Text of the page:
Drop the Hammer

Michael Thorbjornsen continues to roll. After defeating Sweden’s Hugo Townsend in the morning, the incoming Stanford freshman took on one of two Argentinians to make the Sweet 16.

Maintaining a consistent lead over Mateo Fernandez de Oliviera, Thorbjornsen was 2 up at the halfway point. Getting back to his winning ways, Thorbjornsen built his lead to 4 up. Attempting a comeback, Fernandez de Oliviera grabbed wins on Nos. 12 and 15 thanks to clutch putts. However, it was Thorbjornsen who got the win on No. 16 after flirting with the coastline off the tee for a two-putt par and a Friday tee time with Gupta.

Slow & Steady

LSU's Philip Barbaree and Pepperdine's William Mouw rounded out the day as the last match to close out the eventful day at Bandon.

Putting lights out all week, Barbaree took momentum early from Mouw as he grabbed a 2 up lead through No. 9.

The Pepperdine Wave was not going to go down without a fight as Mouw rallied with par wins on Nos. 11 and 12 to bring the match back to all square. Just as it looked as though Mouw was going to complete the comeback to continue his solid summer, Barbaree shut the door winning three of the final five holes thanks to some creative shot-making but despite having to make a difficult bogey putt on 17 to close it out.

Barbaree faces Matthew Sharpstene in the quarterfinals Friday afternoon.

Sharp as a Knife

Matthew Sharpstene was a quiet assassin on Thursday. While the 'big names' and controversy took the headlines and much of the TV broadcast, Sharpstene was methodical in his 4&3 win over Davis Chatfield.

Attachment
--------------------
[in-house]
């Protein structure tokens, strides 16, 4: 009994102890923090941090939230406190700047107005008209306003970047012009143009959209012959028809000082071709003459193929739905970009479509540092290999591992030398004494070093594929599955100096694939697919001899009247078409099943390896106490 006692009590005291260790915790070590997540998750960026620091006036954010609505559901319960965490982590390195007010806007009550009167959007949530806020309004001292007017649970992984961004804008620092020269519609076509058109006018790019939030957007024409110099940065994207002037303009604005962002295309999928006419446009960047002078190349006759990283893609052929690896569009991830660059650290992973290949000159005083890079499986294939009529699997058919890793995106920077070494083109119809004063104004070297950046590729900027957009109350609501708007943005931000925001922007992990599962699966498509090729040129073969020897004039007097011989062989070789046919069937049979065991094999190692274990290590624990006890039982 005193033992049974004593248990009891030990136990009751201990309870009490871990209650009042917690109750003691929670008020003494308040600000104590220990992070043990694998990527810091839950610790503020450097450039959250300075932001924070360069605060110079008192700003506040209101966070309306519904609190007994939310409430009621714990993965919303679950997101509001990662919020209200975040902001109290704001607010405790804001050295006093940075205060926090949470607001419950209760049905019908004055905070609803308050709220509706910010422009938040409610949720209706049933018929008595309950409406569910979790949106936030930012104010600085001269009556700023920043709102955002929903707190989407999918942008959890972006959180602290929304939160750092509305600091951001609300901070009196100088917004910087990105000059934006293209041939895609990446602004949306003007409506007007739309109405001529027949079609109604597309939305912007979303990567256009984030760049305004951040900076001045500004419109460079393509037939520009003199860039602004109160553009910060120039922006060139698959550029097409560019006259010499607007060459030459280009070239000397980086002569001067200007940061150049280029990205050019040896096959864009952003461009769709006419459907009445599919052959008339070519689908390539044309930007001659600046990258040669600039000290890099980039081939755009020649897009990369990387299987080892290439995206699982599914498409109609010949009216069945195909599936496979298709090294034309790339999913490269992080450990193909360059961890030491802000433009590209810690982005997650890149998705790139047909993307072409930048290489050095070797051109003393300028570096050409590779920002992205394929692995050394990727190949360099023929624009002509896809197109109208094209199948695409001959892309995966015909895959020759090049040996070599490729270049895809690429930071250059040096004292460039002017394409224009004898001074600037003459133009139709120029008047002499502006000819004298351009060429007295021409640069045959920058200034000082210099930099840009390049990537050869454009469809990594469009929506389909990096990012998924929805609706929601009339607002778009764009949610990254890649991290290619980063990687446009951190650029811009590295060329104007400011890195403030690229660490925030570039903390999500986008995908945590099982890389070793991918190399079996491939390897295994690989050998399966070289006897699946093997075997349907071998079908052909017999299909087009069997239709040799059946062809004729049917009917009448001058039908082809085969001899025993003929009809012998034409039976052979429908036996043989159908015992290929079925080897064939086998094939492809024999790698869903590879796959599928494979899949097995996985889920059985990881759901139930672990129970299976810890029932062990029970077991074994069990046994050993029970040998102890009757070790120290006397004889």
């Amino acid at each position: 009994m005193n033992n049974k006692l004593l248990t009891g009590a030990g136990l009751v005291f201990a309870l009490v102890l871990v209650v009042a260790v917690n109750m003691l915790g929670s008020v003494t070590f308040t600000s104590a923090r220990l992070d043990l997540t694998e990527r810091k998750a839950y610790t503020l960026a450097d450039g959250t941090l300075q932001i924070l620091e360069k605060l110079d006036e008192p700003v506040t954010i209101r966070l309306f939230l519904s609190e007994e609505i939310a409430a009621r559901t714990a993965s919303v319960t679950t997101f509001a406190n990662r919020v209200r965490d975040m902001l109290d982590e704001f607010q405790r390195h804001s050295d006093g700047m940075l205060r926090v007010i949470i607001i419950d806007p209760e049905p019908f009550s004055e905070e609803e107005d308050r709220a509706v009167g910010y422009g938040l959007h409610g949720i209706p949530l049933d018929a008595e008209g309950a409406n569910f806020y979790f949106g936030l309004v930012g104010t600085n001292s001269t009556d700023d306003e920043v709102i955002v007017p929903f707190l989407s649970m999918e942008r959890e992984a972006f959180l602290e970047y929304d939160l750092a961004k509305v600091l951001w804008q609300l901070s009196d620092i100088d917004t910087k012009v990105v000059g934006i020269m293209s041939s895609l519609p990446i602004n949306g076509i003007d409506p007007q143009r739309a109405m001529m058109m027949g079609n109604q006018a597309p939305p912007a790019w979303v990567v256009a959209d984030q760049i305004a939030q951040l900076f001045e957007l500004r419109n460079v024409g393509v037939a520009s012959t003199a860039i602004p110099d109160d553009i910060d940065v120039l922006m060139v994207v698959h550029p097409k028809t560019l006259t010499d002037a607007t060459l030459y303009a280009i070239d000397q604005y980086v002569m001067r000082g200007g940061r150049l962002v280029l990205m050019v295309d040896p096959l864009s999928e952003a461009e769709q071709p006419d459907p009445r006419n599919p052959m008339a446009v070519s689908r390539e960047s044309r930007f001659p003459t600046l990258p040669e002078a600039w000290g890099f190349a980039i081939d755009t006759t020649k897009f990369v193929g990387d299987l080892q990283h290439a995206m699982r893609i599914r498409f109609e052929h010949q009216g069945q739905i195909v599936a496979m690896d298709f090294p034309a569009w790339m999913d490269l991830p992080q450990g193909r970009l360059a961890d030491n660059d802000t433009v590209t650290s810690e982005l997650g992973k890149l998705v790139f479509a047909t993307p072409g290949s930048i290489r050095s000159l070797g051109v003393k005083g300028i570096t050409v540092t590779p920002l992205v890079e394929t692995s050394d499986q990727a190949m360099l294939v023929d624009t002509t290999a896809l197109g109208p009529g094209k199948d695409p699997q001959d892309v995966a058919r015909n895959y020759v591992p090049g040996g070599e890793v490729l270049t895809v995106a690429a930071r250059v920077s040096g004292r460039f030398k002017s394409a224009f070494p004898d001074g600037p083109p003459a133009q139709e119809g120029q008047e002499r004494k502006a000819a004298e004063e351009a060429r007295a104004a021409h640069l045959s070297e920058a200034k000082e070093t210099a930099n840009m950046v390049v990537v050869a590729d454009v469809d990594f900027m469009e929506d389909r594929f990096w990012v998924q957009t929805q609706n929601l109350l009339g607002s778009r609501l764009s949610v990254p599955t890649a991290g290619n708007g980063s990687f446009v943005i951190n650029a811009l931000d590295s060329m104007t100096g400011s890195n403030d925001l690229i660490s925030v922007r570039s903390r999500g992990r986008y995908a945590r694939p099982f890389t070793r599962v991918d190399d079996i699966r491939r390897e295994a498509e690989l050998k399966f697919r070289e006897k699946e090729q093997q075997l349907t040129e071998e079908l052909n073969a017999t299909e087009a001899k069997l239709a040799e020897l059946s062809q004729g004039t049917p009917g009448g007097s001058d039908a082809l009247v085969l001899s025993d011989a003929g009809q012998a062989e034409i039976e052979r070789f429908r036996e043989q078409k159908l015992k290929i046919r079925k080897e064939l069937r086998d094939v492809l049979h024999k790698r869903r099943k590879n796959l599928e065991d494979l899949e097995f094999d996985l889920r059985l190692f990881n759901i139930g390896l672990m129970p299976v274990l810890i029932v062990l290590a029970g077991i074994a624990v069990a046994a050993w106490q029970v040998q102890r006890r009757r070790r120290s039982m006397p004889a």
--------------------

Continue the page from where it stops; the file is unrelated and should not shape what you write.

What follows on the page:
Losing only one hole in the match, Sharpstene was 1-over through 15 despite the brutally windy conditions. Playing smart and not forcing anything, Sharpstene can be one to keep your eye on Friday, and possibly even Saturday.

Live coverage of the quarterfinals begins at 6:00 pm EST on NBC's free live streaming app Peacock and will switch over to the Golf Channel at 7:00 pm EST.

Results: U.S. Amateur
WinFLTyler StrafaciDavie, FL2000
Runner-upNVOllie OsborneReno, NV1500
SemifinalsNCAman GuptaConcord, NC1000
SemifinalsNCMatthew SharpsteneAsheville, NC1000
QuarterfinalsNYStewart HagestadNew York City, NY700

View full results for U.S. Amateur

ABOUT THE U.S. Amateur

The U.S. Amateur, the oldest USGA championship, was first played in 1895 at Newport Golf Club in Rhode Island. The event, which has no age restriction, is open to those with a Handicap Index of 2.4 or lower. It is one of 14 national championships conducted annually by the USGA, 10 of which are strictly for amateurs. It is the pre-eminent amateur competition in the world. Applications are typically placed online in the spring at www.usga.org.